ONE DAY, POSSIBLY, Virginia may have a governor with the guts to tell voters that they have become transportation freeloaders, using roads, bridges, tunnels and rails whose cost are not covered by the taxes they pay. One day, maybe, the governor will acknowledge that roads are no different than utilities — that without periodic rate (read: tax) increases, it is impossible to keep up with expanding usage, inflation and wear and tear. One day Virginia may have a chief executive who ignores ideology and fights to solve the biggest problems.
Sadly, there is growing evidence that Robert F. McDonnell (R), the incumbent in Richmond, is not that governor.
In fairness, Mr. McDonnell has not yet unveiled his full proposal to address what he acknowledges is the state’s most urgent problem: a transportation funding system rapidly running out of money. The details of that package are expected to be announced in the coming weeks. But the early signs are not encouraging.
The governor has said he is preparing an initiative that would generate at least $500 million annually in new transportation funds by 2018. That’s inadequate; the state needs more like $1 billion more a year immediately, not five years from now. Even if muted, though, at least it counted as a call to action.
But last week Mr. McDonnell tipped his hand, revealing timidity and stale ideas rather than the bold action needed to rescue the state’s crumbling transportation system. He suggested that perhaps half the funds he is seeking would not really be new revenue at all; rather, they would be siphoned off from existing general-fund spending for public safety, education and health care — including mental health.
By gradually increasing the share of the state’s sales tax income earmarked for transportation, the governor said, Virginia could shift some $275 million of revenue to roads annually by 2018. That could account for about half of Mr. McDonnell’s transportation package.
There’s no golden rule against raiding other parts of the budget for transportation dollars. But the idea was defeated barely 10 months ago by lawmakers in Richmond, and for good reason. The state has already made cuts in recent years to other priorities, especially public schools, health and higher education. Democrats are united against further reductions, and even some Republicans are opposed.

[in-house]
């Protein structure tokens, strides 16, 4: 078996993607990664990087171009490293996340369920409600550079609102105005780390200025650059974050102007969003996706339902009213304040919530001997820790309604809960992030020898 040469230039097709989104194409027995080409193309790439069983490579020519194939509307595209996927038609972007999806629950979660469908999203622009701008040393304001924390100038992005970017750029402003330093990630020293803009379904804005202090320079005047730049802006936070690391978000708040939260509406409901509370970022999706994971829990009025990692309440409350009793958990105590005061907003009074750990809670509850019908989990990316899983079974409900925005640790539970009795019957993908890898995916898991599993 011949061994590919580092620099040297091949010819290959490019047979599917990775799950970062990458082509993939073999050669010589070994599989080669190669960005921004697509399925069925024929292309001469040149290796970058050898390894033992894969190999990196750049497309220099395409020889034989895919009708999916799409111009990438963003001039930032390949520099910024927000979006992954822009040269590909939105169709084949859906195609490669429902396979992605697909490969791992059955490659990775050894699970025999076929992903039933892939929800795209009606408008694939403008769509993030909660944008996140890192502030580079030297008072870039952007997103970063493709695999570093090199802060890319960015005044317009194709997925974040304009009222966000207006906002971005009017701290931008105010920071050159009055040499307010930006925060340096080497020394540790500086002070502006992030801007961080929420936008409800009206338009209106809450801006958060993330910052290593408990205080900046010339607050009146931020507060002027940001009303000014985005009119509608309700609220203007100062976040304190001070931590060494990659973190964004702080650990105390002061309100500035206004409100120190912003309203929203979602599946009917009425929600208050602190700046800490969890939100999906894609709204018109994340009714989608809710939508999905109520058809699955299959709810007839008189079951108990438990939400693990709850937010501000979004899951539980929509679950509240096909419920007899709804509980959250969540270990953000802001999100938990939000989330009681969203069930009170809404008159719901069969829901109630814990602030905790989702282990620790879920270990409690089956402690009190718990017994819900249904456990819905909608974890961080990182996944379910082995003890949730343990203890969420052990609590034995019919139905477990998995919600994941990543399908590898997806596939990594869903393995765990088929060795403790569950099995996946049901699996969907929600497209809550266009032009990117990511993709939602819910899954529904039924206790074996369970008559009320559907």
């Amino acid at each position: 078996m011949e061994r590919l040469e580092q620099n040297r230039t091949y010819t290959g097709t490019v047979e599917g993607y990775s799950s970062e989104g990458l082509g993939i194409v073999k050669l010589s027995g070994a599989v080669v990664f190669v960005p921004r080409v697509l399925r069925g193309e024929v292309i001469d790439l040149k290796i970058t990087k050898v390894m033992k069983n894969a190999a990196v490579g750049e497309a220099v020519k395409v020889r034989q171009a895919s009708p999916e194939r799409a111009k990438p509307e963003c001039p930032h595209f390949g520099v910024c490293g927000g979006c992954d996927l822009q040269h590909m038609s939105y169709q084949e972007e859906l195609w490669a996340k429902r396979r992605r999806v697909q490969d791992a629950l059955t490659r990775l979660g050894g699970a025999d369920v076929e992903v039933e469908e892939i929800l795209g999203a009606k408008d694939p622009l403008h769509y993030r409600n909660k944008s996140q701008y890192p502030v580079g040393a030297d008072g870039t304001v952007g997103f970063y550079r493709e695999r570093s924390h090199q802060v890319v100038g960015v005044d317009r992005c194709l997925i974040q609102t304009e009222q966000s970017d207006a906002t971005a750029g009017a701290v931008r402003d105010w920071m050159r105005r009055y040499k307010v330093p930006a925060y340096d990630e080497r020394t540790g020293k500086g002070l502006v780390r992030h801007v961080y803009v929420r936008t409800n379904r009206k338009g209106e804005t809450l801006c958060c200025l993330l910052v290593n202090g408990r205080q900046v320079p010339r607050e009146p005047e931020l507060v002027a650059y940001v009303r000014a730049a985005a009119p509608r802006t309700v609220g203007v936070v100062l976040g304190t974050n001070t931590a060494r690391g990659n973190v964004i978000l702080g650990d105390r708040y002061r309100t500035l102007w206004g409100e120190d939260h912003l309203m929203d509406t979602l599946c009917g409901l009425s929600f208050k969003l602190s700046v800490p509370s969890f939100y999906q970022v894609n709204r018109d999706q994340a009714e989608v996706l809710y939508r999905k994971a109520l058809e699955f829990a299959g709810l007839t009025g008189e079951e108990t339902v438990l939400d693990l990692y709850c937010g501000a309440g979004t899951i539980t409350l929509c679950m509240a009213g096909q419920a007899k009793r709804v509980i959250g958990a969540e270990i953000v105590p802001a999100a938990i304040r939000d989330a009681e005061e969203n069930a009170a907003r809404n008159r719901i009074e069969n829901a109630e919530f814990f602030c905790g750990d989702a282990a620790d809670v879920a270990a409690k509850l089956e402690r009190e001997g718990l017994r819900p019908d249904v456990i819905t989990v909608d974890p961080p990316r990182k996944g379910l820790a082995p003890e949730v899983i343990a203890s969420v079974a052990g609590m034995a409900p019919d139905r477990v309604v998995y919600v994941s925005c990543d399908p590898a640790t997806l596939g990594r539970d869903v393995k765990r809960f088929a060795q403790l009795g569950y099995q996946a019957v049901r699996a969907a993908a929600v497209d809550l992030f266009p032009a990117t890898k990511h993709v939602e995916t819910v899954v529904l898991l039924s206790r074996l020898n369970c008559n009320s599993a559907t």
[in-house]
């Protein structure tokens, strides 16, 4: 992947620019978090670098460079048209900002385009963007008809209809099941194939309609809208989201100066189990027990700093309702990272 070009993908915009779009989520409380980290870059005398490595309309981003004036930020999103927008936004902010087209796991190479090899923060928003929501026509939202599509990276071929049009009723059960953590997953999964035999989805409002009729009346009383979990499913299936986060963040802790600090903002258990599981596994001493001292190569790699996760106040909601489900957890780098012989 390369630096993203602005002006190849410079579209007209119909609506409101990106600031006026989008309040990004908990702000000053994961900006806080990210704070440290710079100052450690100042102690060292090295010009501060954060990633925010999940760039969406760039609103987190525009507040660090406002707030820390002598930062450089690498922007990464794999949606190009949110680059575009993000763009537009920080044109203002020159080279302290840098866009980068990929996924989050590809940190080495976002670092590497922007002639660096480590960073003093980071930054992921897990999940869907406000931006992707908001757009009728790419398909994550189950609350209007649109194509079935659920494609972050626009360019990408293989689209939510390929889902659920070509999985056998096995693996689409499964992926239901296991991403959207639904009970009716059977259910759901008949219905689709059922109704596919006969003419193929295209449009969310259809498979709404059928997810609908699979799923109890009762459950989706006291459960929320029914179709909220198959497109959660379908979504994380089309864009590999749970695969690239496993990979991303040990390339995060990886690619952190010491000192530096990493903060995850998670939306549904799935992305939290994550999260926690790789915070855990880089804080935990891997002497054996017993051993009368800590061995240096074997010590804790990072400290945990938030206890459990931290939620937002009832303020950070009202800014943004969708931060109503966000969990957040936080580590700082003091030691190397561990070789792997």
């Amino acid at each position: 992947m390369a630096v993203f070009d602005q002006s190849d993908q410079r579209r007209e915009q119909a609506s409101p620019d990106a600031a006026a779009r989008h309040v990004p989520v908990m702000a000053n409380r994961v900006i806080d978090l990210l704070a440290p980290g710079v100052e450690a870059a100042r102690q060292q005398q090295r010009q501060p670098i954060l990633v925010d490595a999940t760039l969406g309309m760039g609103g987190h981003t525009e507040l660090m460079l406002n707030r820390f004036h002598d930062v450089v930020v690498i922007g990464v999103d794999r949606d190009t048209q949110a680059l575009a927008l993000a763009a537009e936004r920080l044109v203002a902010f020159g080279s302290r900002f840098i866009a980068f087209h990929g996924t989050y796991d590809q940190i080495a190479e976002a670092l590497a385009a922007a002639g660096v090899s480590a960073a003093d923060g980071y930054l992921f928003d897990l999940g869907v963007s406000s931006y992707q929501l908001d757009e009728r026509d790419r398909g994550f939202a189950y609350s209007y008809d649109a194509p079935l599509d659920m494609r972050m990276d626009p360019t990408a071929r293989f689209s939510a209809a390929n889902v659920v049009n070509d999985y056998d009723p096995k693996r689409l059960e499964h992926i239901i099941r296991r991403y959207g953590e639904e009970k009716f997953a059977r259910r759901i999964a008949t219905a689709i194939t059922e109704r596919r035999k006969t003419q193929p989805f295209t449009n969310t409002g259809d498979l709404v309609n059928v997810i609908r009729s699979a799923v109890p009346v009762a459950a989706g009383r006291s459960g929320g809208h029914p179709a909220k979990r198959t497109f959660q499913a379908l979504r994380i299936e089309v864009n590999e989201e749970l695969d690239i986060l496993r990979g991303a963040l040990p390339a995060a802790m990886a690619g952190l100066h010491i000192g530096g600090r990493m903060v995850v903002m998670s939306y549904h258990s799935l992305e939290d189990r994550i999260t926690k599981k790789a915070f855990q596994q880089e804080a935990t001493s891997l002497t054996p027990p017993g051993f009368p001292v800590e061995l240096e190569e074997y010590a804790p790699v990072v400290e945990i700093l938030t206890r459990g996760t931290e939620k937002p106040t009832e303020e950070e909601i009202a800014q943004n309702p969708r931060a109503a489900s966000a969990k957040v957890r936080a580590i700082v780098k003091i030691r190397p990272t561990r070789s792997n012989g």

It might be worth refighting that battle if Mr. McDonnell were also planning to challenge his fellow Republicans — and sweeten the deal for Democrats — by simultaneously proposing a substantial new revenue source devoted to transportation. After all, Virginia hasn’t added a dime in sustainable new funding for roads since 1986; the state’s gas tax, the main source of transportation funding, is half that of neighboring North Carolina.
But the only “challenge” Mr. McDonnell has hinted at involves indexing the gas tax for inflation — something that should have been done 25 years ago but was not. That wouldn’t get Virginia out of its hole; it would only keep the hole from getting deeper. It would save the state from running out of transportation construction funds completely five years from now, but it would still leave major needs unmet.
Having pledged not to kick the can down the road for future governors, Mr. McDonnell’s hints suggest that he would do just the opposite. What’s sad is that he is perfectly positioned to do something more and better. As a policy wonk, he understands the dimensions of the problem better than most. As a Republican, he could persuade the moderates in his party, which controls both houses of the state legislature. As a governor with high approval ratings, he could sell the idea to citizens.
We continue to hope the governor has some bold surprise in mind. But the signs are not encouraging.